If we ever have needed clear, incontrovertible proof that a joyful attitude in life is important, we have it in this pasuk. Furthermore, the Torah is teaching us that mitzvah performance sans joy is of little significance. In fact, it leads a person to renege his observance eventually. Proof positive is the fact that the Torah attributes the cause of the ninety-eight curses, maledictions, punishments to our lack of joy in mitzvah observance. We translate simchah as joy. In contrast to happiness, which is a state of being, joy is a state of the moment. One can be surrounded with unhappiness and gloom and still elevate himself to a joyful state. Joy is an emotion that is central to the fabric of Jewish life and living. The ethos of Jewish observance is undermined when we have no joy in fulfilling the mitzvah. The simchah shel mitzvah, joy of mitzvah fulfillment, defines the quality of the mitzvah performance.
Horav Nachman Breslover, zl, acknowledges simchah as the key to success, both in religion and in coming closer to Hashem. Depression is the toxin whose noxious attitude destroys not only the meaning of what the individual does, but also the joy of the people around him. One who is in the presence of a melancholic person becomes affected by his sullen attitude. Rav Nachman posits that the primary bite of the nachash, serpent, aka the yetzer hora, evil-inclination, is depression. When a person falls into a morose attitude, nothing seems to perk him up. He has lost his joie de vivre, joy of life.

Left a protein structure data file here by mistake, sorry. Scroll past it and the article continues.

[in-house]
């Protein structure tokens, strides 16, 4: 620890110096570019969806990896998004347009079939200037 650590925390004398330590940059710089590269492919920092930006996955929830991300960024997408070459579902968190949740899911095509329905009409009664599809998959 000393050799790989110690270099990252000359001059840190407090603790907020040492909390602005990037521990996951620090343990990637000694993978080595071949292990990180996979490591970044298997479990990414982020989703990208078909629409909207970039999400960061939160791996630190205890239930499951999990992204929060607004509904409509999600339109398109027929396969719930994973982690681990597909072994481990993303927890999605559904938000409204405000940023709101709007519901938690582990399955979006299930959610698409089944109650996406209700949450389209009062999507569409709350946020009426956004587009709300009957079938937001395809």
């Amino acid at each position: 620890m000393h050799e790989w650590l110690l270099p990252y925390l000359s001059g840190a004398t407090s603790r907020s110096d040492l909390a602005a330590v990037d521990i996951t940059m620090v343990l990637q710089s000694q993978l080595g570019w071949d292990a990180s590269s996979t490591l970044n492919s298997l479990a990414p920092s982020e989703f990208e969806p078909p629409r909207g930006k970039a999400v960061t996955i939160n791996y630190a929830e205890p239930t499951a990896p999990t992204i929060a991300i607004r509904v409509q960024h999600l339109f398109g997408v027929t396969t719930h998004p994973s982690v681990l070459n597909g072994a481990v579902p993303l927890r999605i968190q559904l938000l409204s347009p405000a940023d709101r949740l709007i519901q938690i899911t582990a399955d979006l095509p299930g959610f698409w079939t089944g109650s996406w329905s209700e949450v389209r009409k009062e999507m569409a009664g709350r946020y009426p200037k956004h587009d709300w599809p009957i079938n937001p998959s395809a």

What is the antidote for the serpent’s venom, for the crushing depression that impedes a person from functioning, from caring, from living? What does a person do when he feels that he has reached the end of the rope? He has lost all hope. Where does he go now? Rav Nachman quotes Chazal, who state that we each have a bone in the body called luz, which is indestructible. One could take a sledgehammer and bang it with all of his strength – it will break the hammer. The luz bone remains intact, despite repeated bangs. It is from this bone – the only bone in the body that will not decompose or disintegrate – that Hashem will resurrect the dead. The entire body will return to life, because of that one tiny bone. “The powerful lesson which we derive from here,” explains Rav Nachman, “is that regardless of a human being’s emotional descent, his plunge notwithstanding, there exists an indestructible part of him that can form the basis of his resurrection – his new life.”